London needs: the Prime Minister to back a ‘green deal’ of major new measures; and the Mayor of London to promise to deliver upon it in a timely manner. London needs urgently one or more additional inner low emission zones and other measures, including incentives, to tackle harmful emissions at their source. Premature death and irreversible climate change are even worse fates than economic depression. Why can’t our political leaders wake up and tackle two problems at the same time?”
Campaign for Clean Air in London
See campaign website for contact details: cleanair.london
‘European Union Directive on ambient air quality and cleaner air for Europe’.
Since 1999, the UK has been required to achieve two limit values for particulate matter (PM10) by January 2005 and two limit values for nitrogen dioxide (NO2) by January 2010. Time extensions are possible, subject to certain strict conditions being met, for PM10 until 11 June 2011 and NO2 until January 2015.
In addition, Article 22(3) states ‘Where a Member State applies [the time extension provisions], it shall ensure the limit value for each pollutant is not exceeded by more than the maximum margin of tolerance specified in Annex XI for each of the pollutants concerned.’ Please see:
http://eur-lex.europa.eu/LexUriServ/LexUriServ.do?uri=OJ:L:2008:152:0001:0044:EN:PDF For NO2, the annual average limit value is 40 μg/m3 with a margin of tolerance of 50%. London has the highest annual average level of NO2 of any capital city in western – or eastern – Europe (and any European city with a population over two million). See:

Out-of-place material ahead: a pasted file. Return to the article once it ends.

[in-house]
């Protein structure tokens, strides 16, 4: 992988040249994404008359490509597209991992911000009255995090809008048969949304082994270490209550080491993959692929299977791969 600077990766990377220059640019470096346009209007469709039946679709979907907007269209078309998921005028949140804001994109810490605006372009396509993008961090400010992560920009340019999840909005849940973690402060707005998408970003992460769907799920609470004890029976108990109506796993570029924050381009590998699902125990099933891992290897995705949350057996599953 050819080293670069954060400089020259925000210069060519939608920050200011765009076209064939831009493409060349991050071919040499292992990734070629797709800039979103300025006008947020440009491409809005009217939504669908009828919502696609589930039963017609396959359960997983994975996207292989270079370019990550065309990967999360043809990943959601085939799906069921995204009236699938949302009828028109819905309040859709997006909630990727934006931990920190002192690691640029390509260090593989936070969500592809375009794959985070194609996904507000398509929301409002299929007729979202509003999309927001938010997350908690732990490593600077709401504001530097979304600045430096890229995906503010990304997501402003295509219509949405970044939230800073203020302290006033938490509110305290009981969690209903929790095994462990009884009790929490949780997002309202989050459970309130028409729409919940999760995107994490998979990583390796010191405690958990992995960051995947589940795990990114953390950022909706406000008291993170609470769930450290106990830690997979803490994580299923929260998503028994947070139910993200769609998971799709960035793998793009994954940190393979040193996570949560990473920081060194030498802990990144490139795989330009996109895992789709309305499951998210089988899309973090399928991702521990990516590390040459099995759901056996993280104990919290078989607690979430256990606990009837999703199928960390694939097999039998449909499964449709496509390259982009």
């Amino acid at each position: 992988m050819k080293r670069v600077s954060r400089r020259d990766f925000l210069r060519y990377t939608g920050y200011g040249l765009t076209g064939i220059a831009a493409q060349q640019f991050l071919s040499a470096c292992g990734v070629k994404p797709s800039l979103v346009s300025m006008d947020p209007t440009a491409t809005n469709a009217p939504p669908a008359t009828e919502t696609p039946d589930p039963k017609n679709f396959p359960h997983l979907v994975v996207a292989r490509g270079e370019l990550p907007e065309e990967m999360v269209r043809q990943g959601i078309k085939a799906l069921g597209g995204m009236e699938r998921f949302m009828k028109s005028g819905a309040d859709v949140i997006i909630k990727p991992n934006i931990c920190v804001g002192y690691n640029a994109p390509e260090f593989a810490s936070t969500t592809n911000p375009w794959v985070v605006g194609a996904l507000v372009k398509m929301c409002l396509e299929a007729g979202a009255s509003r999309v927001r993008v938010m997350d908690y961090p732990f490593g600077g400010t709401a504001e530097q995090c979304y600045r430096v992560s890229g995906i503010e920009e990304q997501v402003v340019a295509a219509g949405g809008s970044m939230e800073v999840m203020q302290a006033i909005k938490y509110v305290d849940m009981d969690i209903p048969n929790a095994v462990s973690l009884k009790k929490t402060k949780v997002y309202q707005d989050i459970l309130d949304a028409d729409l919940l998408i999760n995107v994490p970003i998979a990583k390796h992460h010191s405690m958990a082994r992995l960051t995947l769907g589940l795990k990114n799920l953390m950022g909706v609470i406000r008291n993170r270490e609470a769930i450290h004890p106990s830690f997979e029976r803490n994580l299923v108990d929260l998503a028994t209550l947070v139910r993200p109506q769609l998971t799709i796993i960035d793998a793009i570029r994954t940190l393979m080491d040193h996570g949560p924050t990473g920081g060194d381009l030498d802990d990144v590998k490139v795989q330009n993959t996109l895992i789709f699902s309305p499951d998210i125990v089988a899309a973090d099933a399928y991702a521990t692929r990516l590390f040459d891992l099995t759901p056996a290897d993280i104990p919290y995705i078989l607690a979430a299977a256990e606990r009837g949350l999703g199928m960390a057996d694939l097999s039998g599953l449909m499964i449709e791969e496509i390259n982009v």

- For Domain select ‘Environment’
- For Indicator select ‘Annual average concentration of NO2’
- For Choose group select ‘Capital cities’
- For Order select ‘Decreasing’
- For Year select ‘2004’
- then hit ‘Go’. Repeat with c) selecting ‘Population: over 2,000,000’
European Environment Agency: ‘Zones in relation to European Union air quality thresholds’ Map for nitrogen dioxide in 2006. Annual limit values for the protection of human health. See:
Home page of maps for all air pollutants. See:
Note: Whole ‘Green’ area is less than or equal to the limit value. Whole ‘Red’ area is not necessarily above the limit value plus margin of tolerance i.e. ‘Red’ means one or (many) more parts within the zone exceed that level.
European Topic Centre on Air and Climate Change: Reporting on ambient air quality assessment – Preliminary results for 2007. Table 2a on Page 8 of the report shows the UK had the highest proportion of zones and/or agglomerations breaching the annual average limit value plus margin of tolerance for NO2 in 2007:
‘London Atmospheric Emissions Inventory 2004 Report’. See pages 208 and 213 for maps of London showing projections of nitrogen dioxide and particulate matter respectively in 2010. Note large file size of 6.0MB.
AEA Technology Environment: ‘Article 5 Assessment of nitrogen dioxide, PM10, sulphur dioxide and lead in the UK’. November 2000. See ‘Section 3 General approach’ on page 2 for an explanation of the UK’s zones and agglomerations. Note large file size of 8.6MB.
UK National Air Quality Archive: ‘Air Quality Management Areas’ (AQMA) including a list of Local Authorities that have declared an AQMA.
Low Emission Zones in Europe http://www.lowemissionzones.eu/